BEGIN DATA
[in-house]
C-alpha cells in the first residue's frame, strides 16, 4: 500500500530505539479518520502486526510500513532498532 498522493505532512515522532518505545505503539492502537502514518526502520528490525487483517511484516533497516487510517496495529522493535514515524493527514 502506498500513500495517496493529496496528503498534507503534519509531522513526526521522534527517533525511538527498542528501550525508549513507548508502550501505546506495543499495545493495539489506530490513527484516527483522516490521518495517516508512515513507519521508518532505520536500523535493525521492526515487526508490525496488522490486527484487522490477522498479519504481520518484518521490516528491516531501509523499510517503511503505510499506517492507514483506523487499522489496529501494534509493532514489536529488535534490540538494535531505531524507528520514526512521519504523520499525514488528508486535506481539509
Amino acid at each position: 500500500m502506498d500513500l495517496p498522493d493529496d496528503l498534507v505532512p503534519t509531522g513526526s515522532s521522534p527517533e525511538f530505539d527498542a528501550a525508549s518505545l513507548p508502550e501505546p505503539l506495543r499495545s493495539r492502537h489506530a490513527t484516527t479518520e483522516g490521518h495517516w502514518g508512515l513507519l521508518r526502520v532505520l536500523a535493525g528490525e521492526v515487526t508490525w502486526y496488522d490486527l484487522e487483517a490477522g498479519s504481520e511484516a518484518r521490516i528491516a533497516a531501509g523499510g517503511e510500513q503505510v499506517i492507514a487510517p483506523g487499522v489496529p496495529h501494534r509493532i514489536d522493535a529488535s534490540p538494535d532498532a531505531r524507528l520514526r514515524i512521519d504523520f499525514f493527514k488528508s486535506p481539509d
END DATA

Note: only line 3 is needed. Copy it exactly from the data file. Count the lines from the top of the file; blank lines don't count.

Amino acid at each position: 500500500m502506498d500513500l495517496p498522493d493529496d496528503l498534507v505532512p503534519t509531522g513526526s515522532s521522534p527517533e525511538f530505539d527498542a528501550a525508549s518505545l513507548p508502550e501505546p505503539l506495543r499495545s493495539r492502537h489506530a490513527t484516527t479518520e483522516g490521518h495517516w502514518g508512515l513507519l521508518r526502520v532505520l536500523a535493525g528490525e521492526v515487526t508490525w502486526y496488522d490486527l484487522e487483517a490477522g498479519s504481520e511484516a518484518r521490516i528491516a533497516a531501509g523499510g517503511e510500513q503505510v499506517i492507514a487510517p483506523g487499522v489496529p496495529h501494534r509493532i514489536d522493535a529488535s534490540p538494535d532498532a531505531r524507528l520514526r514515524i512521519d504523520f499525514f493527514k488528508s486535506p481539509d